Writer: Melissa Jane Osborne
Artist: Veronica Fish
Release Date: 25th July 2017
Sixteen year-old Wendy Davies is involved in a car crash while driving with her two brothers. When she awakes, she is told that her youngest brother Michael tragically lost his life in the crash. But Wendy disagrees, claiming that Michael was actually rescued from the wreckage by a mysterious flying boy and is actually alive and well in a faraway land.
Forced into counseling, Wendy is advised by her therapist to start drawing her thoughts in a sketchbook, leaving the reader to try and figure out whether her drawings are just a way for her to cope with her grief, or are actually a portal to an exciting, fantastical new world.
The Wendy Project is an original graphic novel from writer Melissa Jane Osbourne and artist Veronica Fish, and chronicles young Wendy’s life from the traumatic night of the crash onward. It feels like we’re almost being given a glimpse at her sketchbook itself at times, with snapshots of her inner thoughts being provided as she struggles to reconcile the differing accounts of what happened to her brother.
The first thing that hits you about this book are Veronica Fish’s beautiful illustrations, which manage to be both understated and striking at the same time. Everything has a sketch-like quality, but there’s a level of detail and expression to Fish’s pencils that truly helps give the book its beating heart. We feel every one of Wendy’s emotions, from pain and frustration to excitement and hope, and a large part of the connection is due to the impressive artwork.
The Wendy Project also features some of the best use of colour that I’ve seen in a long, long time. The bulk of the story is rendered in a traditional grayscale, but the pages are punctuated by flashes of colour which add extra context and symbolism to the proceedings. The colour is used sparingly to highlight anything that relates to Michael’s mysterious fate, giving the book an ethereal, magical quality which draws us deeper and deeper into Wendy’s story, making us gradually believe (or should that be hope?) that her explanation for her brother’s disappearance is actually true.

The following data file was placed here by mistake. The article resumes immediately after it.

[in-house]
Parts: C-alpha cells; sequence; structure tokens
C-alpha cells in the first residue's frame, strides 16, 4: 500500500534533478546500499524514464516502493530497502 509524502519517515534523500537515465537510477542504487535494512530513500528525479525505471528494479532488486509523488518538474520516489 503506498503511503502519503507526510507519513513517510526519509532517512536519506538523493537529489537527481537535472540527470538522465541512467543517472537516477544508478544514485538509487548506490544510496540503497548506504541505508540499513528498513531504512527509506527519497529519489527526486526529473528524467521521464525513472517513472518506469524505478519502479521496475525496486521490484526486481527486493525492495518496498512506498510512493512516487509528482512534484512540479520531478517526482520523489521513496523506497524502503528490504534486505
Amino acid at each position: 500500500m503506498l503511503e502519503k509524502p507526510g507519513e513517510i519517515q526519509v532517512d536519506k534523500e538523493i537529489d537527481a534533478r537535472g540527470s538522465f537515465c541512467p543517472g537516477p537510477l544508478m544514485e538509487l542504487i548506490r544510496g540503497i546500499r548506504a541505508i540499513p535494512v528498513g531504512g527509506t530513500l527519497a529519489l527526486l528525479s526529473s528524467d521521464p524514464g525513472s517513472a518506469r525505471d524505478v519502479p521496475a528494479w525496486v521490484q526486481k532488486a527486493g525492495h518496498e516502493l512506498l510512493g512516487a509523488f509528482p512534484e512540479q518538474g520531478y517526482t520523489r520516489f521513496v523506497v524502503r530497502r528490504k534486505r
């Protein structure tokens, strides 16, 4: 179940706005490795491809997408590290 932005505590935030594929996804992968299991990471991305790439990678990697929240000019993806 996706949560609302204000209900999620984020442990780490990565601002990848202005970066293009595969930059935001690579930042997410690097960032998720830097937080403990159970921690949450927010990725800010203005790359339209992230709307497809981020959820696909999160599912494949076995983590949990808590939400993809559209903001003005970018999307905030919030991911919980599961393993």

Osbourne weaves a beautifully poignant narrative, keeping things ambiguous for the most part as Wendy struggles to exist in the “real” world while desperately trying to find a way to reach her brother. It’s difficult to delve too deeply into the arc the character takes without diminishing the impact of reading it for yourself, but suffice to say that we get to meet some of her friends, her eldest brother John and her parents, each of whom have their own direct impact on the direction her story takes.
The denouement is powerful and emotional, and yet both Fish and Osbourne still opt to leave a small measure of ambiguity, letting the reader reach their own conclusion and providing a story that will clearly read differently for different people. Whatever way you interpret it, however, there’s still something deeply satisfying about the way things wrap themselves up, and the final pages provide an impassioned sign-off to this thoroughly unique story.
Providing a wonderful twist on J.M. Barrie’s iconic work, and packed with emotion, humanity and just a dash of magic, The Wendy Project will stay with you long after you’ve put the book down. A meditation on grief, depression, imagination and hope, both Osbourne and Fish should be immensely proud of what they’ve created here, and I’m happy to give this original graphic novel my highest possible recommendation.